Abstract:
This paper investigates the task solvability of mobile robot systems subject to Byzantine faults. We first consider the gathering problem, which requires all robots to meet in finite time at a non-predefined location. It is known that the solvability of Byzantine gathering strongly depends on a number of system attributes, such as synchrony, the number of Byzantine robots, scheduling strategy, obliviousness, orientation of local coordinate systems and so on. However, the complete characterization of the attributes making Byzantine gathering solvable still remains open. In this paper, we show strong impossibility results of Byzantine gathering. Namely, we prove that Byzantine gathering is impossible even if we assume one Byzantine fault, an atomic execution system, the n-bounded centralized scheduler, non-oblivious robots, instantaneous movements and a common orientation of local coordinate systems (where n denote the number of correct robots). Those hypotheses are much weaker than used in previous work, inducing a much stronger impossibility result. At the core of our impossibility result is a reduction from the distributed consensus problem in asynchronous shared-memory systems. In more details, we newly construct a generic reduction scheme based on the distributed BG-simulation. Interestingly, because of its versatility, we can easily extend our impossibility result for general pattern formation problems.

Abstract:
In this paper, we propose a new construction of constantdegree expanders motivated by their application in P2P overlay networks and in particular in the design of robust trees overlay. Our key result can be stated as follows. Consider a complete binary tree T and construct a random pairing {\Pi} between leaf nodes and internal nodes. We prove that the graph G\Pi obtained from T by contracting all pairs (leaf-internal nodes) achieves a constant node expansion with high probability. The use of our result in improving the robustness of tree overlays is straightforward. That is, if each physical node participating to the overlay manages a random pair that couples one virtual internal node and one virtual leaf node then the physical-node layer exhibits a constant expansion with high probability. We encompass the difficulty of obtaining this random tree virtualization by proposing a local, selforganizing and churn resilient uniformly-random pairing algorithm with O(log2 n) running time. Our algorithm has the merit to not modify the original tree virtual overlay (we just control the mapping between physical nodes and virtual nodes). Therefore, our scheme is general and can be applied to a large number of tree overlay implementations. We validate its performances in dynamic environments via extensive simulations.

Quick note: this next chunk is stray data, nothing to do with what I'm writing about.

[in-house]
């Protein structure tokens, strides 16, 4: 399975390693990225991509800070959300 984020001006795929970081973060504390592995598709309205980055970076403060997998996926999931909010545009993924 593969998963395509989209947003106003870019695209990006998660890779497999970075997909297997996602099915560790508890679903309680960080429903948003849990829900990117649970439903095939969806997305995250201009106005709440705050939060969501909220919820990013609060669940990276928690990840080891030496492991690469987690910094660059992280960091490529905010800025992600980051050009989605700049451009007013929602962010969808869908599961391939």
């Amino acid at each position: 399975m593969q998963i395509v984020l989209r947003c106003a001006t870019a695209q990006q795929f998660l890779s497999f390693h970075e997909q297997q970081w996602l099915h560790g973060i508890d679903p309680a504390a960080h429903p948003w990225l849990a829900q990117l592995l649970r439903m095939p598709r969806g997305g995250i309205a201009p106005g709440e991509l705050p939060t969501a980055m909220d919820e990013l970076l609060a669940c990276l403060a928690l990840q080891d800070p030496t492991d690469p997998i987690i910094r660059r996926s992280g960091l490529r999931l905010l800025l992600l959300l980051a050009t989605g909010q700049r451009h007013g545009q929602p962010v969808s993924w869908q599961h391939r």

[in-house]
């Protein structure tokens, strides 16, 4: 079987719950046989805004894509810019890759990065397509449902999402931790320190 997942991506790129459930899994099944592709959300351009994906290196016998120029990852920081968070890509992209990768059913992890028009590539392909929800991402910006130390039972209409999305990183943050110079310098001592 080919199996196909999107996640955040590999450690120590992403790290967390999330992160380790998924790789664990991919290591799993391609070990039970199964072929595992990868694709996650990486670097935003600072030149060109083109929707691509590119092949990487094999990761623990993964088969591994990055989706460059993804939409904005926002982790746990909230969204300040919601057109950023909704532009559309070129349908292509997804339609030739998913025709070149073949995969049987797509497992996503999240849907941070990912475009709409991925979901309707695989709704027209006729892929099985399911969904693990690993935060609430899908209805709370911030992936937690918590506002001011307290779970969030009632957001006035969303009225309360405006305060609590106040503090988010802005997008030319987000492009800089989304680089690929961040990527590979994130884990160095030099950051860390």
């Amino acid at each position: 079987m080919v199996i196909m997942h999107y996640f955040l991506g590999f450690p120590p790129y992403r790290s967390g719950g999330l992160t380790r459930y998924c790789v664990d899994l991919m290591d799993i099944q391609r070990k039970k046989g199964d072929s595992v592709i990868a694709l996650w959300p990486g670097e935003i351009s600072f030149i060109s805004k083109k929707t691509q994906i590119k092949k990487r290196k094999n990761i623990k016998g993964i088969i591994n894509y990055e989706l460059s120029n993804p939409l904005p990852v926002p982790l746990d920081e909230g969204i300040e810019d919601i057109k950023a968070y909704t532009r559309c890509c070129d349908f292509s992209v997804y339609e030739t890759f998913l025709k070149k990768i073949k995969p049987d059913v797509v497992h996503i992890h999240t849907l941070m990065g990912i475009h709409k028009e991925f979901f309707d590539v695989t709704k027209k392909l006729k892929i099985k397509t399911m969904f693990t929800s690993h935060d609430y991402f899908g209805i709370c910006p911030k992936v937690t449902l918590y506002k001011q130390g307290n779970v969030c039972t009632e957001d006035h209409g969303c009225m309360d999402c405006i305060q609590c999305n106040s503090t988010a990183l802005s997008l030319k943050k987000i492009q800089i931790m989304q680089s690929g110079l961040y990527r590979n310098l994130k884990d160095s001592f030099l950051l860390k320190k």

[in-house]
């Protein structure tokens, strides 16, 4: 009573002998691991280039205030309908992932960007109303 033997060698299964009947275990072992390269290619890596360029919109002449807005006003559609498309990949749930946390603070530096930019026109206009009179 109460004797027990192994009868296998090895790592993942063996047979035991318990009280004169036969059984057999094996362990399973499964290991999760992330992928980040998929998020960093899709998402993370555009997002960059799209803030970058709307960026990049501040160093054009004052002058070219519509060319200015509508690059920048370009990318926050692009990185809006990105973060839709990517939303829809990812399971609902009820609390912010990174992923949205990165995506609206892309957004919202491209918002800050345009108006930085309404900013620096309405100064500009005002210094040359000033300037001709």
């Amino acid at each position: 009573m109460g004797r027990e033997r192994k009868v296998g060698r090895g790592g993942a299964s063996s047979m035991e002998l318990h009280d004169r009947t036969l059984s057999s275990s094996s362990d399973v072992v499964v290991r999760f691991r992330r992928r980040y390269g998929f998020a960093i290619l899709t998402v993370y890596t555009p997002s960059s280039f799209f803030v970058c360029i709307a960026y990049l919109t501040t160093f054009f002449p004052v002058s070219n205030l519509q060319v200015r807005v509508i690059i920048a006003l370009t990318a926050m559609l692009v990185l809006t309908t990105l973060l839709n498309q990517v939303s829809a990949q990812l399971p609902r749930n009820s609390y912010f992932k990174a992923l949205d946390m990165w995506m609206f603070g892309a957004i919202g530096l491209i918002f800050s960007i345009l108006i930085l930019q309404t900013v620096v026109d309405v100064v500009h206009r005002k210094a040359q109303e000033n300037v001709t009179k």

Abstract:
In the context of designing a scalable overlay network to support decentralized topic-based pub/sub communication, the Minimum Topic-Connected Overlay problem (Min-TCO in short) has been investigated: Given a set of t topics and a collection of n users together with the lists of topics they are interested in, the aim is to connect these users to a network by a minimum number of edges such that every graph induced by users interested in a common topic is connected. It is known that Min-TCO is NP-hard and approximable within O(log t) in polynomial time. In this paper, we further investigate the problem and some of its special instances. We give various hardness results for instances where the number of topics in which an user is interested in is bounded by a constant, and also for the instances where the number of users interested in a common topic is constant. For the latter case, we present a ?rst constant approximation algorithm. We also present some polynomial-time algorithms for very restricted instances of Min-TCO.

Abstract: